The article also repeats the recurring pro-Kremlin narrative that claims the EU seeks to rob European nations of their sovereignty and identity.

President Duda and President Zelensky promote propaganda

Polish President Andrzej Duda is involved in propaganda, whereby he uses history to undermines Russia’s current position. And he’s not the only one, president of Ukraine Volodymyr Zelensky has also joined him.

Disproof

This message is part of the Kremlin’s policy of historical revisionism – it accuses Poland, Ukraine and the Baltic states of “falsification and re-writing” of their history. According to this policy, the Russian official historiography is the only “true” way of interpretation of historical events for the countries of Eastern and Central Europe.

The recent statements of President Duda and President Zelenskyy regarding WWII history are based on historical facts, shared by the majority of historians. First of all, it is a historical fact that both Nazi Germany and the Stalinist USSR were harsh totalitarian regimes, which directly caused the deaths of tens of millions of people. Secondly, these two regimes are mutually responsible for the outbreak of WWII. It is also a historical fact that the Molotov-Ribbentrop Pact contained the Secret Supplementary Protocol, which assumed the division of Poland and other Eastern European countries between the USSR and Germany. Thus, the signing of the Molotov-Ribbentrop Pact enabled the German and Soviet military aggression against Poland in September 1939, which resulted in the occupation of this country by Germany and USSR, triggering the beginning of WWII.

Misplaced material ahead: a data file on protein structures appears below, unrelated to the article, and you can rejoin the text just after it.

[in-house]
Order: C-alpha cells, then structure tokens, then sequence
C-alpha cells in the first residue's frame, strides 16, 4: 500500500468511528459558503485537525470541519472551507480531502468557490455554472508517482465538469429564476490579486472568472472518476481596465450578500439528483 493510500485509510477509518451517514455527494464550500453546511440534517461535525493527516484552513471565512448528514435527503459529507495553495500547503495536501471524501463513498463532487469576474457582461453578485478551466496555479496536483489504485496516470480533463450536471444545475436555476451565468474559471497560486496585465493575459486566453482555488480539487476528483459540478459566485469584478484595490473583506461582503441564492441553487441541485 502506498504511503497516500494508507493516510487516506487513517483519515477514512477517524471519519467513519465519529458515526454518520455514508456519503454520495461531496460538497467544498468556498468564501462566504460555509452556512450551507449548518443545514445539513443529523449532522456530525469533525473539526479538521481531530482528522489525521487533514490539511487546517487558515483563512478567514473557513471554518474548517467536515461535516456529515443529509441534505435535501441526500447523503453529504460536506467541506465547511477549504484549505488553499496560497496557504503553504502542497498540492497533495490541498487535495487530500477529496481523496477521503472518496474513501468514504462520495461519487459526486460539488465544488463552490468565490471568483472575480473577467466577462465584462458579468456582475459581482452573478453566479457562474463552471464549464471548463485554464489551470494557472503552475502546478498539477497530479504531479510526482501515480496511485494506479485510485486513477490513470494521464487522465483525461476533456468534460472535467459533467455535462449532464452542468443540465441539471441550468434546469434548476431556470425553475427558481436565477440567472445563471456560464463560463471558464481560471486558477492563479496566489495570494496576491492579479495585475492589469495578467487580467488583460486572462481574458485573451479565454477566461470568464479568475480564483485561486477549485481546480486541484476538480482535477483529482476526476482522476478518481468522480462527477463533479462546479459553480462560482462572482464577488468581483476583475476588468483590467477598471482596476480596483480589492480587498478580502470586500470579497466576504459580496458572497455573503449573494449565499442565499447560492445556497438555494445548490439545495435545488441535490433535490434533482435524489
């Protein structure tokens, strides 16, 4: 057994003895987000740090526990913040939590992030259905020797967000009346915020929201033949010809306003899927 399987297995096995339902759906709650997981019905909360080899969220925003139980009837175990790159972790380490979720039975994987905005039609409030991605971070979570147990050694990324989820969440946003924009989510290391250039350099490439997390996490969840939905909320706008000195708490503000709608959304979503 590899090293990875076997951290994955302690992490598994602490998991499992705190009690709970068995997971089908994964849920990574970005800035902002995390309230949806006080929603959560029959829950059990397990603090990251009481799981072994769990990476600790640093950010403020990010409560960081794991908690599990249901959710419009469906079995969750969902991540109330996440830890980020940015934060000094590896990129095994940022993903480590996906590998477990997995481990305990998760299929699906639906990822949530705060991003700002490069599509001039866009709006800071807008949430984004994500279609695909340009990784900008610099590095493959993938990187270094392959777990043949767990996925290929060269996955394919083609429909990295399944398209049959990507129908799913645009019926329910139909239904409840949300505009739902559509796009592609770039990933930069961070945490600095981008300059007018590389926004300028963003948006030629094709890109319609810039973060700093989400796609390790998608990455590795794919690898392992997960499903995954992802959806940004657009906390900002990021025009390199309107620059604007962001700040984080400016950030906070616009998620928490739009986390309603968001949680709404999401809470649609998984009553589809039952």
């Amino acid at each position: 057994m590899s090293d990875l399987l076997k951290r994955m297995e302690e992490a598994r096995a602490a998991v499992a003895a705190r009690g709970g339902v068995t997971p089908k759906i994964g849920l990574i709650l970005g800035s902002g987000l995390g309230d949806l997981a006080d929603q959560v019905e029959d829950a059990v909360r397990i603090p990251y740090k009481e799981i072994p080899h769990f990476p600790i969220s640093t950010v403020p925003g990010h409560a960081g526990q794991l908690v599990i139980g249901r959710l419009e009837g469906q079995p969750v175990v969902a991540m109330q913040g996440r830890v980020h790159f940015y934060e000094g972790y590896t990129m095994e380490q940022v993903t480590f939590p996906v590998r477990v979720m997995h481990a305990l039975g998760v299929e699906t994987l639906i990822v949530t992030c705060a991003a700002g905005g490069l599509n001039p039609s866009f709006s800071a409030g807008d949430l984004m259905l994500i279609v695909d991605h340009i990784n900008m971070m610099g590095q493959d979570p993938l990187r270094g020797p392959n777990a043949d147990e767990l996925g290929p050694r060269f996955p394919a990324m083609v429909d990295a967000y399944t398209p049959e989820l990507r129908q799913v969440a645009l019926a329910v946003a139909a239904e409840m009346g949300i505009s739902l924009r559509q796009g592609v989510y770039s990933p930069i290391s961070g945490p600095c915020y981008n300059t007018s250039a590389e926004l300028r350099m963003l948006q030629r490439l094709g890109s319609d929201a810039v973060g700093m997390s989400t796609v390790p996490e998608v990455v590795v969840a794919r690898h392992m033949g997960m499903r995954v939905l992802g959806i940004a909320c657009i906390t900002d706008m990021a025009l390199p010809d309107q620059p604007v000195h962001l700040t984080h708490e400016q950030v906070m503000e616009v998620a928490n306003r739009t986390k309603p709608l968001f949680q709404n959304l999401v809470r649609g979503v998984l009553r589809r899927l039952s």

Poland is largely responsible for WWII

The pre-war period is much more complex and ambiguous than presented by Russia’s opponents. The responsibility of Poland and many other European countries for the outbreak of WWII is large. Russia puts this responsibility on the pre-war political elite of Poland. It was the first to sign the non-aggression pact with Hitler in 1934, it tried to impose its friendship with Germany at all cost, it took part in the partition of Czechoslovakia and it enjoyed territorial gains thanks to the Munich Agreement.

Disproof

This message is part of the Kremlin’s policy of historical revisionism and an attempt to erode the disastrous role of the Molotov-Ribbentrop Pact by the statements that the USSR was forced to sign this pact; that other European countries signed various international agreements with Adolf Hitler, the Munich Agreement triggered WWII and various historical conspiracies saying that Western democracies wanted to inspire a war between Nazism and Communism.

The Munich Agreement (September 30, 1938), indeed, permitted German annexation of the Sudetenland in Western Czechoslovakia. The policy of appeasement towards Adolf Hitler was heavily criticised in Europe and proved to be a disastrous move. World War II began in Europe one year later, on 1 September 1939, when Germany invaded Poland.